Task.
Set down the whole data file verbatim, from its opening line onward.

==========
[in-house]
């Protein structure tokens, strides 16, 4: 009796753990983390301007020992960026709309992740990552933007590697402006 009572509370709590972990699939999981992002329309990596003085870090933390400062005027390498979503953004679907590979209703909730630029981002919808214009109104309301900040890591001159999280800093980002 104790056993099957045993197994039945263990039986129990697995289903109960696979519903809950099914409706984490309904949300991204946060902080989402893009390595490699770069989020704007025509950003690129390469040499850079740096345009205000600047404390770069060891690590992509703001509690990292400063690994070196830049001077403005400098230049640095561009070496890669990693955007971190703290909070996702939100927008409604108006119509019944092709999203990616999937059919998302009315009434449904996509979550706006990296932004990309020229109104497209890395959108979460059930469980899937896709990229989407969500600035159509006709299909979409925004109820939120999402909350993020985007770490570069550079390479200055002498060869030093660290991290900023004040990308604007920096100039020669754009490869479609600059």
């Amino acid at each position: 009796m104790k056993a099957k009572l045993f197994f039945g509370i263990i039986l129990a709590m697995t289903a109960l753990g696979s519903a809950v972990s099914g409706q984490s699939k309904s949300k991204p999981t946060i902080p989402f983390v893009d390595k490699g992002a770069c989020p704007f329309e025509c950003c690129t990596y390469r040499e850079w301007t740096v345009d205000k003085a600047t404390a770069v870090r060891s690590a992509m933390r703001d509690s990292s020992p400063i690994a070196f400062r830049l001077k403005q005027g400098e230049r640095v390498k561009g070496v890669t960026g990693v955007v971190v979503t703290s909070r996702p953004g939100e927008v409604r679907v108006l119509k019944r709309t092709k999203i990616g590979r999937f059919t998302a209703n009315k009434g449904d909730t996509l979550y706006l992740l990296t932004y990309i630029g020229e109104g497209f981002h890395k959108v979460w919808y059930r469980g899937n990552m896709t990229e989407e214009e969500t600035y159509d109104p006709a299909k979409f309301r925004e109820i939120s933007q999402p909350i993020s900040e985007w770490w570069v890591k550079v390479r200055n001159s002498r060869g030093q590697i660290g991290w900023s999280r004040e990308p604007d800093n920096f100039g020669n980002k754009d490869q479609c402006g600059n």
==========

[in-house]
């Protein structure tokens, strides 16, 4: 009796753990983390301007020992960026709309992740990552933007590697402006 009572509370709590972990699939999981992002329309990596003085870090933390400062005027390498979503953004679907590979209703909730630029981002919808214009109104309301900040890591001159999280800093980002 104790056993099957045993197994039945263990039986129990697995289903109960696979519903809950099914409706984490309904949300991204946060902080989402893009390595490699770069989020704007025509950003690129390469040499850079740096345009205000600047404390770069060891690590992509703001509690990292400063690994070196830049001077403005400098230049640095561009070496890669990693955007971190703290909070996702939100927008409604108006119509019944092709999203990616999937059919998302009315009434449904996509979550706006990296932004990309020229109104497209890395959108979460059930469980899937896709990229989407969500600035159509006709299909979409925004109820939120999402909350993020985007770490570069550079390479200055002498060869030093660290991290900023004040990308604007920096100039020669754009490869479609600059």
């Amino acid at each position: 009796m104790k056993a099957k009572l045993f197994f039945g509370i263990i039986l129990a709590m697995t289903a109960l753990g696979s519903a809950v972990s099914g409706q984490s699939k309904s949300k991204p999981t946060i902080p989402f983390v893009d390595k490699g992002a770069c989020p704007f329309e025509c950003c690129t990596y390469r040499e850079w301007t740096v345009d205000k003085a600047t404390a770069v870090r060891s690590a992509m933390r703001d509690s990292s020992p400063i690994a070196f400062r830049l001077k403005q005027g400098e230049r640095v390498k561009g070496v890669t960026g990693v955007v971190v979503t703290s909070r996702p953004g939100e927008v409604r679907v108006l119509k019944r709309t092709k999203i990616g590979r999937f059919t998302a209703n009315k009434g449904d909730t996509l979550y706006l992740l990296t932004y990309i630029g020229e109104g497209f981002h890395k959108v979460w919808y059930r469980g899937n990552m896709t990229e989407e214009e969500t600035y159509d109104p006709a299909k979409f309301r925004e109820i939120s933007q999402p909350i993020s900040e985007w770490w570069v890591k550079v390479r200055n001159s002498r060869g030093q590697i660290g991290w900023s999280r004040e990308p604007d800093n920096f100039g020669n980002k754009d490869q479609c402006g600059n």